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Publisher: Crime Wave Press (March 8, 2013) Category: Action/Adventure, Mystery/Thriller/Suspense, Crime Thriller Tour Date: Mid May, 2013 Available in: Print & eBook, 380 pages
Working Tokyo nightclubs is easy money for beautiful and troubled American Val Benson – until a client with a rather unusual hobby – painting the private parts of his female liaisons – reluctantly gives up a map to a stash of Japanese war loot and tempts his favourite girl into a dangerous treasure hunt. The Congressman’s daughter is not the only one interested in the map: yakuza, bent cops, human traffickers, rogue CIA agents and her father are hot on her trail, snapping at her high heels.
So begins the dark, epic journey of a new anti-hero of Asian Noir, a protagonist both ambiguous and courageous, and utterly unreliable. From comfort women and tomb-raiding in Japanese-occupied Burma to the murderous echoes of the Vietnam War, long forgotten crimes come roaring back to life, as Val leaves a trail of destruction and chaos in her wake.
Together with her best friend, the equally unreliable nightclub hostess Suki, Val travels through Tokyo, Hong Kong and Bangkok to the Thai-Burmese borderlands for a dramatic showdown with her pursuers. Finding the treasure before everyone else does is her only hope for survival, and perhaps redemption.
Gaijin Cowgirl begins with Val, a rich woman who is trying to outrun her past. I have to say when the book began I really didn't like her. She seemed oh so selfish and into herself. There is a bit of a time jump in the beginning where we go back to before Val started hostessing, and we meet up with Charlie, her ex/not so ex. Then we are back to where we began with Val hostessing in a Japanese bar.
This book is NOT for youngsters. It is a thriller which keeps you turning the pages. There are some historical references some of which I wasn't quite sure why they were mentioned. But the main character and her companions were just so great once you were into the action. I have to say I really liked Muddy and Suki. To find out who they are you'll just have to grab your own copy of this book.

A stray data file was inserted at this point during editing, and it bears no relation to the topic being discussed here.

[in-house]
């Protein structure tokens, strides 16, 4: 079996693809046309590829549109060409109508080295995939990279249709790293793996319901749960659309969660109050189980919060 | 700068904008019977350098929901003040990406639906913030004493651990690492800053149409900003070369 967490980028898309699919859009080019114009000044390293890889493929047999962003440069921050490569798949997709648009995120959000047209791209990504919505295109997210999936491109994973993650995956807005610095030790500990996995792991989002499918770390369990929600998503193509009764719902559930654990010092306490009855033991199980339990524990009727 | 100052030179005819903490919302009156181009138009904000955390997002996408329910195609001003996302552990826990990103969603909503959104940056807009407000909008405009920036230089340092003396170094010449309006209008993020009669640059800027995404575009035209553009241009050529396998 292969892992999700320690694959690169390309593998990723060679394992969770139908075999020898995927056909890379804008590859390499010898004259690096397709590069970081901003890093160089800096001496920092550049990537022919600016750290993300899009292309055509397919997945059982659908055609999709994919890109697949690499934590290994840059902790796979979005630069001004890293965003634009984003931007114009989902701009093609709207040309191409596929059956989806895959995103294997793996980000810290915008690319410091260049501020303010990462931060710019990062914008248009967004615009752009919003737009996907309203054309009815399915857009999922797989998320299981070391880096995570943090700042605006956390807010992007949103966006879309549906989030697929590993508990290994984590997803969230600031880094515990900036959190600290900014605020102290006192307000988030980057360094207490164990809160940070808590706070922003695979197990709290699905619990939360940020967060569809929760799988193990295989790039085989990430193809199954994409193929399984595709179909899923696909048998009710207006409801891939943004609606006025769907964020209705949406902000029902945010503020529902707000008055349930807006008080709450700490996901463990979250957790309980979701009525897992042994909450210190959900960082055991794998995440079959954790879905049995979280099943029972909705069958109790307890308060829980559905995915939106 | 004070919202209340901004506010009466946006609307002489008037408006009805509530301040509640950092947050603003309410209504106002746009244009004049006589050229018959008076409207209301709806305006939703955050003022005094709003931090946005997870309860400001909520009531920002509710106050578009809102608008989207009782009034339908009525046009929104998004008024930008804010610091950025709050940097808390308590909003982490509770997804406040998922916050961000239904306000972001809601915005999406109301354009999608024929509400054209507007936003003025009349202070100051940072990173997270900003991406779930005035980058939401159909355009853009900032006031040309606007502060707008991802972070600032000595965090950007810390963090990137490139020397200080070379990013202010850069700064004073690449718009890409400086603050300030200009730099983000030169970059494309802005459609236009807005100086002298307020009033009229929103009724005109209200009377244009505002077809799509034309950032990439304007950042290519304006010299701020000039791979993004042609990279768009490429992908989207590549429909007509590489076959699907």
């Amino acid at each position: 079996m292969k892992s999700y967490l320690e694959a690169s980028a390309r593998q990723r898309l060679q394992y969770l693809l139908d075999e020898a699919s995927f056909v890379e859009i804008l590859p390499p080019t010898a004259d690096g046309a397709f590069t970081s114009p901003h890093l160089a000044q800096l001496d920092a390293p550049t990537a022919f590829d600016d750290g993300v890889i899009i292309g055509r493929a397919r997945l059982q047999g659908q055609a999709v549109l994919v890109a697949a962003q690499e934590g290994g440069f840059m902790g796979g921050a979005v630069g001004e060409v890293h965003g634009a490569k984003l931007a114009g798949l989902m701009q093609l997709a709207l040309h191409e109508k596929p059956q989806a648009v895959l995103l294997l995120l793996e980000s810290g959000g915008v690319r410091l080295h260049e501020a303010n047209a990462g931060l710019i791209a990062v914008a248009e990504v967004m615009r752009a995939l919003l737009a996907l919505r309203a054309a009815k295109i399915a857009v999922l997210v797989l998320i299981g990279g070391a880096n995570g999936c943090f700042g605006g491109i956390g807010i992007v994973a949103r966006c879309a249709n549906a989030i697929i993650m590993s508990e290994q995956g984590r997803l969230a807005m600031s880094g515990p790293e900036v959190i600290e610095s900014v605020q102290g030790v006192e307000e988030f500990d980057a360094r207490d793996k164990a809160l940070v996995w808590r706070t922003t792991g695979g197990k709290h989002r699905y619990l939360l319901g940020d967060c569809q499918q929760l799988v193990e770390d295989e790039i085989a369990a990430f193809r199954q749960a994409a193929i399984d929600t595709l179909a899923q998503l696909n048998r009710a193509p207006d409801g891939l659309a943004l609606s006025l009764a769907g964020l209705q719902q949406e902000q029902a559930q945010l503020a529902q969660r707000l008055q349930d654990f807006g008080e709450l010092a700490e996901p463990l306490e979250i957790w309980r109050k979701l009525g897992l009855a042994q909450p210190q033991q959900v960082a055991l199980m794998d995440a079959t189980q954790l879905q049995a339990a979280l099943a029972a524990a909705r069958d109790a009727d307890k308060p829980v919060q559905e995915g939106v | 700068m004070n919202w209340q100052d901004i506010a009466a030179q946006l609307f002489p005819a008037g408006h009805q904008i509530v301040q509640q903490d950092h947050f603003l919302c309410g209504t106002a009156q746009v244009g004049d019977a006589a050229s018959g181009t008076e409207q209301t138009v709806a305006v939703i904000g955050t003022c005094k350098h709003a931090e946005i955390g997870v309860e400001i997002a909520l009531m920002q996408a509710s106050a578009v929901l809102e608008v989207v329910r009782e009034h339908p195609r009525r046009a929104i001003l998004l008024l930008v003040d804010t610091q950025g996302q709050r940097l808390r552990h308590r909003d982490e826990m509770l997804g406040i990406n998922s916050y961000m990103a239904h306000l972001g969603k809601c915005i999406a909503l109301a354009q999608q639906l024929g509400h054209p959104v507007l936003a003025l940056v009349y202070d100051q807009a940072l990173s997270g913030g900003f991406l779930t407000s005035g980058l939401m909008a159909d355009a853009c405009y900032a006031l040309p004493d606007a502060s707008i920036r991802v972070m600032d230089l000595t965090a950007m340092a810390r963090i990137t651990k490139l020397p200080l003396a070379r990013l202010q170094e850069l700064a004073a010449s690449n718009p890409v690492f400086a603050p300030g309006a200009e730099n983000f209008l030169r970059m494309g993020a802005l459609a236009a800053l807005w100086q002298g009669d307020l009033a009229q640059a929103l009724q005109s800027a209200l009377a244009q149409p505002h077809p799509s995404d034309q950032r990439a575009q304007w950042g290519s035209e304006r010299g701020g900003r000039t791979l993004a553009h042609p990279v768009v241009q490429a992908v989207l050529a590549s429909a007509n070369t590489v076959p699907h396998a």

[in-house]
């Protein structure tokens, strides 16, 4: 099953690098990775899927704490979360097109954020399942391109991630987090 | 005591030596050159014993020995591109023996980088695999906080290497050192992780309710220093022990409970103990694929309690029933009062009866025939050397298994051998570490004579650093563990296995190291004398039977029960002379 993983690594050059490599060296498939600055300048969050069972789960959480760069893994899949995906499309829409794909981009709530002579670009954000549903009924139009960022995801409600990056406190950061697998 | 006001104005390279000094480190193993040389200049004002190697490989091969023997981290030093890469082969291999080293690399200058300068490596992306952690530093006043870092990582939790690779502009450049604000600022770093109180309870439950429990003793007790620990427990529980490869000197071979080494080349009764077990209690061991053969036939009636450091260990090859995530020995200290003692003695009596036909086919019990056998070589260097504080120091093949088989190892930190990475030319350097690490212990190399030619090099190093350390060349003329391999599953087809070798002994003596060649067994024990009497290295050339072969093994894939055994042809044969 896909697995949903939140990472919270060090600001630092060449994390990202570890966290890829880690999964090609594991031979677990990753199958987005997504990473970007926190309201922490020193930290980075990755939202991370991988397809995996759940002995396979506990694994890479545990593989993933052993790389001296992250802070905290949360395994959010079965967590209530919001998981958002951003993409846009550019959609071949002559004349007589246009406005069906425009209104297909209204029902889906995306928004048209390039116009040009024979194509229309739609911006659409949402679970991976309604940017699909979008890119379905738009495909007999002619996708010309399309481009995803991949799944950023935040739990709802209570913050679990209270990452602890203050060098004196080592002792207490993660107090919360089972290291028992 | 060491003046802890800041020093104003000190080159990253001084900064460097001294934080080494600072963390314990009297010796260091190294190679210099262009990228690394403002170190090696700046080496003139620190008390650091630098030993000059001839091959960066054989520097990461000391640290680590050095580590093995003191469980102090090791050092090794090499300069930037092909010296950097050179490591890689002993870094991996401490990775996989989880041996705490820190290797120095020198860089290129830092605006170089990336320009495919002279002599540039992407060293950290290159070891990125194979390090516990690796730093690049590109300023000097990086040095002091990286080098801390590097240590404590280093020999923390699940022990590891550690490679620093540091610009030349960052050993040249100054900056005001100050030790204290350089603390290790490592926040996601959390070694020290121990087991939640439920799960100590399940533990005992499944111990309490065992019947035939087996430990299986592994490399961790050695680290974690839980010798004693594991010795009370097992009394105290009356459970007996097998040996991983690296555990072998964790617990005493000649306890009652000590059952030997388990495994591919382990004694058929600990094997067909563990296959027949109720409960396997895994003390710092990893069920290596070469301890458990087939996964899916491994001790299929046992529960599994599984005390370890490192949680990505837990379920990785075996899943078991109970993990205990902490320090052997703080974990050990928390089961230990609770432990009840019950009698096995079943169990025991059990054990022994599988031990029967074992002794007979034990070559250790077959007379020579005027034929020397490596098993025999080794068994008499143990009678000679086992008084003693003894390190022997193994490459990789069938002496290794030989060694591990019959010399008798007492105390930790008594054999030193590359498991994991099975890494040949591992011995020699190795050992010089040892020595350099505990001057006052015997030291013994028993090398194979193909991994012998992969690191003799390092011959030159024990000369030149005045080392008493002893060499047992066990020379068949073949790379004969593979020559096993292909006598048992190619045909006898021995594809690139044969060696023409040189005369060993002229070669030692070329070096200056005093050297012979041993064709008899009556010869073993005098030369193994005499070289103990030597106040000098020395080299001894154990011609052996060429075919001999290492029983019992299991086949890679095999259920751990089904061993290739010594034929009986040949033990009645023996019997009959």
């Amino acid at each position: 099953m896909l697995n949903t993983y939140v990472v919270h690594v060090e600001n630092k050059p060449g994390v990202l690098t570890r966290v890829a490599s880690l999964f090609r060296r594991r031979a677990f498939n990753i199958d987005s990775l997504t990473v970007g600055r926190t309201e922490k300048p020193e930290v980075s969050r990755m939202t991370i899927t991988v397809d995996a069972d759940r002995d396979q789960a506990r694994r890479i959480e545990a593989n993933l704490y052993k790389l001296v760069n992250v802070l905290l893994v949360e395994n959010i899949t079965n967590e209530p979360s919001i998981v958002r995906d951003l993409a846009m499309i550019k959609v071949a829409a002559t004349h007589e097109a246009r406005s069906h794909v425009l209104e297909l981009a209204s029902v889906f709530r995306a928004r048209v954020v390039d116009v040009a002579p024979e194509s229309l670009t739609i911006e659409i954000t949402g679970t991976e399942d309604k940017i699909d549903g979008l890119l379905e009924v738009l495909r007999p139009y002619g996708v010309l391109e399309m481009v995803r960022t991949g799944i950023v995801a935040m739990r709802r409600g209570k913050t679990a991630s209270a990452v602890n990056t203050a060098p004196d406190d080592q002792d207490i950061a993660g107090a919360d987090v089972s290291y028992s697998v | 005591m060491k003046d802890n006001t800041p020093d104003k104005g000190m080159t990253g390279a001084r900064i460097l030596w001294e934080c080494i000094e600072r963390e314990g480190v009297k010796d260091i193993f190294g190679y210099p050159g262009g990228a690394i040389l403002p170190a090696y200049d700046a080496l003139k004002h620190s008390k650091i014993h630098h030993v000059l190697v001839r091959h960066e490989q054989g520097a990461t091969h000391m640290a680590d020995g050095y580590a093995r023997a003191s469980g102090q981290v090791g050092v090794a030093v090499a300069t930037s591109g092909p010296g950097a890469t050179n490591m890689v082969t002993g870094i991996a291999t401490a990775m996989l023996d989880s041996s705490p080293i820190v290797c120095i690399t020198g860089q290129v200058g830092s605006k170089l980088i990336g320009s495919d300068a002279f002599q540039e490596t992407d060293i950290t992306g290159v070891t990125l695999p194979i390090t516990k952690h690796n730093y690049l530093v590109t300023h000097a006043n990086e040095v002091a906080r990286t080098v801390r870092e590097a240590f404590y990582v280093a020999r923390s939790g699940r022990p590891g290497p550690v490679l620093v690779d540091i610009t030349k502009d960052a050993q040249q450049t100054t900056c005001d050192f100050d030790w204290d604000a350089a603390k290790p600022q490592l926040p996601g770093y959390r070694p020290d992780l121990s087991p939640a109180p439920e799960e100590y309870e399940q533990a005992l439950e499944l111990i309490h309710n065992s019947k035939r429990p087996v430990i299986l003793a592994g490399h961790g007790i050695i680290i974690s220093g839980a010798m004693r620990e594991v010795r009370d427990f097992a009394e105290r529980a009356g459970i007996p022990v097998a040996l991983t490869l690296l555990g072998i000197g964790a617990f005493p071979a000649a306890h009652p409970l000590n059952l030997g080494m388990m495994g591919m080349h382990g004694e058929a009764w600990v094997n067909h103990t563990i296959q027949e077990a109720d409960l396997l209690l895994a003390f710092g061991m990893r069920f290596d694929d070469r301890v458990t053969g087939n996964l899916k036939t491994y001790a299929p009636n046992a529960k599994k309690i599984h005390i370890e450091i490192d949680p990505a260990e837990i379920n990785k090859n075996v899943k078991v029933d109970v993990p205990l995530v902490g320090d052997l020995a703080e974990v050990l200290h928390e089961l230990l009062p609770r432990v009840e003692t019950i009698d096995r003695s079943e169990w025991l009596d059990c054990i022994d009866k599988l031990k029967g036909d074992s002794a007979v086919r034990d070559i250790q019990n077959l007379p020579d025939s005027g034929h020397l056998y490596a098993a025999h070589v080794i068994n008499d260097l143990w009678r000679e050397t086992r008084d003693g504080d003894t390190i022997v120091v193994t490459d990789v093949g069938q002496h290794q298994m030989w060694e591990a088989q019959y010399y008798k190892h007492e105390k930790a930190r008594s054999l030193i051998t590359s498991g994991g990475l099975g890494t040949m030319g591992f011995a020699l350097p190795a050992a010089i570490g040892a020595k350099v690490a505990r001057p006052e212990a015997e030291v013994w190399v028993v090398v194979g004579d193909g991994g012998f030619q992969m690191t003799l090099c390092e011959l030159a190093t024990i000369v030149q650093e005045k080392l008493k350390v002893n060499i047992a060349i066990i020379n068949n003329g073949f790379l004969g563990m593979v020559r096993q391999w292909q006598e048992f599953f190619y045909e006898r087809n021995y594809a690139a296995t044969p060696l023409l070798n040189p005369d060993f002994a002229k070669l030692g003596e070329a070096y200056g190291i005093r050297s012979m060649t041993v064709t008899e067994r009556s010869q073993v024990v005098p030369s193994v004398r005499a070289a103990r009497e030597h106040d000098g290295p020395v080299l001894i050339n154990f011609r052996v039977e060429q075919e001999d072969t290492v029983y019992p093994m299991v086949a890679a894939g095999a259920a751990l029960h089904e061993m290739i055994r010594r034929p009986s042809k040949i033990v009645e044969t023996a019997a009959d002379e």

Now I must say that for a first time novel this book was well done. The violence is done in a very nice manner, yes I know violence and nice just don't seem to go together but hey they do in this case. And while there is a tad bit of sex it isn't over the top and it more often than not leaves you in your own mind for what happened next. This book truly is a gripping story, and you won't want to put it down until you turn that last page.
Truthfully, the only thing I didn't like about this book was the main character, and that was probably due to the fact that she just seemed to draw negativity to her like the plague. Other than that, which isn't actually a bad thing, this book was a great action packed read.
Details/Disclaimers: I received a copy of this book for free for my honest review. This free book held no determination on my final review.
Praise for Gaijin Cowgirl:
“Val Benson – a rich kid with a few family secrets in her locker winds up in a Japanese hostess bar before entangling herself in a treasure hunt for lost gold in the Thai / Burmese jungle. Along for the ride are Suki (great name) her Japanese hostess friend, Muddy (again great name choice) a gritty Australian treasure hunter, and Simon- a sarf Londan kick boxer.
Reminiscent of Karin Slaughter’s Tokyo the beginning opens with Val arriving in Tokyo, finding her feet in a hostess bar, and meeting an old flame who happens to be a lawyer working on busting former Japanese war criminals. One of whom is also Val’s number one customer, painter of female genitals, and holder of a lost treasure map. Val goes to the client’s home, takes the treasure map along with a bag of cash, battles C.I.A agents, watches the old war criminal nearly die, and escapes with her life, the cash, and the map. Her diplomat father gets her out of the country to Hong Kong where she meets up with Muddy and then onto Bangkok where the search for treasure starts proper.
Gaijin Cowgirl is a high-octane chase thriller; the action level only drops when the author fills us in with historical details – all of which are probably not a hundred percent essential to the plot – interesting nonetheless. The cast is wide and colorful and the backdrop always illuminating. This is a fine first novel by author Jame DiBiasio who moved to Hong Kong from New York in 1997. DiBiasio has researched and structured his novel well, tension rises and lowers, the plot is strong and well resolved. Val finds out something about herself, her family and her place in the world during this adventure. And that, my fellow readers, is what writing character adventure fiction is all about.”-J. Newman, Amazon.com Reviewer
About Jame DiBiasio:
Jame DiBiasio is an award-winning financial journalist and editor. He is author of the non-fictionThe Story of Angkor(published by Silkworm Books in 2013) and blogs athttp://asiahacks.com. He lives in Hong Kong.